Mr. Peabody’s Corner of Research and Revelation: Doc Holliday’s Wild West

Today’s topic of interest is a steampunk novel of the Wild West by Michael D. Resnick titled The Doctor and the Kid: a Weird West Tale.  In Resnick’s steampunk universe, first described in The Buntline Special, the United States ends at the Mississippi River with territories further west controlled by magically powerful medicine men, most notably Geronimo and his ally/nemesis Hook Nose. In an effort to combat this magic and expand U.S. borders the government sends inventor Thomas Alva Edison to Tombstone, Arizona to work on magic-negating inventions with fabricator Ned Buntline. Also prevalent in the story are Doc Holliday and the Earp brothers who try to keep Edison and Buntline safe.

The Doctor and the Kid picks up one year later with the infamous Doc Holliday losing his life savings in a drunken poker game, money he’d earmarked for a comfortable room in a sanatorium to ease his inevitable demise from tuberculosis. In an effort to recoup his gambling losses Holliday decides to hunt down the outlaw with the largest bounty on his head, newcomer Billy the Kid. But in order to have a chance to defeat the Kid (who has magical protection provided by Hook Nose), Holliday has to make a reluctant deal with Geronimo and to enlist the inventorly genius of Edison and Buntline.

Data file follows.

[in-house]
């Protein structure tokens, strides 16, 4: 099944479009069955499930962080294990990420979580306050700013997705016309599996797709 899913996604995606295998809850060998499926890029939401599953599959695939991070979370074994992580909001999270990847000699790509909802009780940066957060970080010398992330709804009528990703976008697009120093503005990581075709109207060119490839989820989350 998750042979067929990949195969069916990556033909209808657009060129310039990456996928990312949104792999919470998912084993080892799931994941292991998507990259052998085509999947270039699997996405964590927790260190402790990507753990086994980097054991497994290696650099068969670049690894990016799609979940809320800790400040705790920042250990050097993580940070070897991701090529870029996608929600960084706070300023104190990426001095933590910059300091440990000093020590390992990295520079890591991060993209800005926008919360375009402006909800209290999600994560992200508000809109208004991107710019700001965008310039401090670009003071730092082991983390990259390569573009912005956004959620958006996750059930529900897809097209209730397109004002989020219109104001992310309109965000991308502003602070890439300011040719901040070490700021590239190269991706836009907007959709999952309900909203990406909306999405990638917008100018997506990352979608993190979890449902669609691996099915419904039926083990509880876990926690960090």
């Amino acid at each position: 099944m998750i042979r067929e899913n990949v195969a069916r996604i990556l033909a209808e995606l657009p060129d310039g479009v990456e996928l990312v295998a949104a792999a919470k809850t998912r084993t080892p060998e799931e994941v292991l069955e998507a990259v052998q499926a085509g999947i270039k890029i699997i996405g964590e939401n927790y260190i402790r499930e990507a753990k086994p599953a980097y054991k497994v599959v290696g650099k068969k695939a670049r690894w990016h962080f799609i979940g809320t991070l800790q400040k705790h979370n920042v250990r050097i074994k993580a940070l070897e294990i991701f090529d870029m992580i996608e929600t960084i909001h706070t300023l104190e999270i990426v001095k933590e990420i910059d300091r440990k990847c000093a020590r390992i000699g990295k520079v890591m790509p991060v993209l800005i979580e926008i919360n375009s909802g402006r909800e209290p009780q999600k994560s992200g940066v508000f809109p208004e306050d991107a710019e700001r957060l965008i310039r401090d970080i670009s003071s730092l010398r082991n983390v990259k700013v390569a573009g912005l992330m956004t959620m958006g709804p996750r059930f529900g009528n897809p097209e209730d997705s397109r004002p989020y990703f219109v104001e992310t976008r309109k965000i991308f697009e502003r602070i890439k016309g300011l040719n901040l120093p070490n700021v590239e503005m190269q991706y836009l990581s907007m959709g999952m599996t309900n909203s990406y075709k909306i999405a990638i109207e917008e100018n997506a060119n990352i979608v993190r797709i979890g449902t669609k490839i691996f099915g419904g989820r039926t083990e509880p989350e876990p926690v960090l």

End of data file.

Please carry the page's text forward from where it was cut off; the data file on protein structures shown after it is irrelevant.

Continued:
Most of Resnick’s characters are real historical figures, although he plays around with timelines and circumstances. Still, I yearn to learn more about the history of the story’s setting. Here are some questions that come to mind and some titles that might help provide answers.

 1) In Resnick’s book Doc Holliday is 32 and nearly dead from tuberculosis. Is this an accurate portrayal of his medical condition?

     
2) What is tuberculosis and how prevalent was it in the late 19th century?

3) What events led Billy the Kid to a life of crime and murder? How much of what we “know” about the Kid is factual rather than apocryphal?          

4) Were medicine men thought to have magical powers?

5) What are some of the important inventions that have forever changed Americans’ lifestyles?

 6) Were violence and corruption part of everyday life in the Wild West?

            
And if you’re interested in historical fiction revolving around these characters, take a look at the following titles:

Can’t talk, lots more to learn.

Mr. Peabody’s Corner of Research and Revelation: Art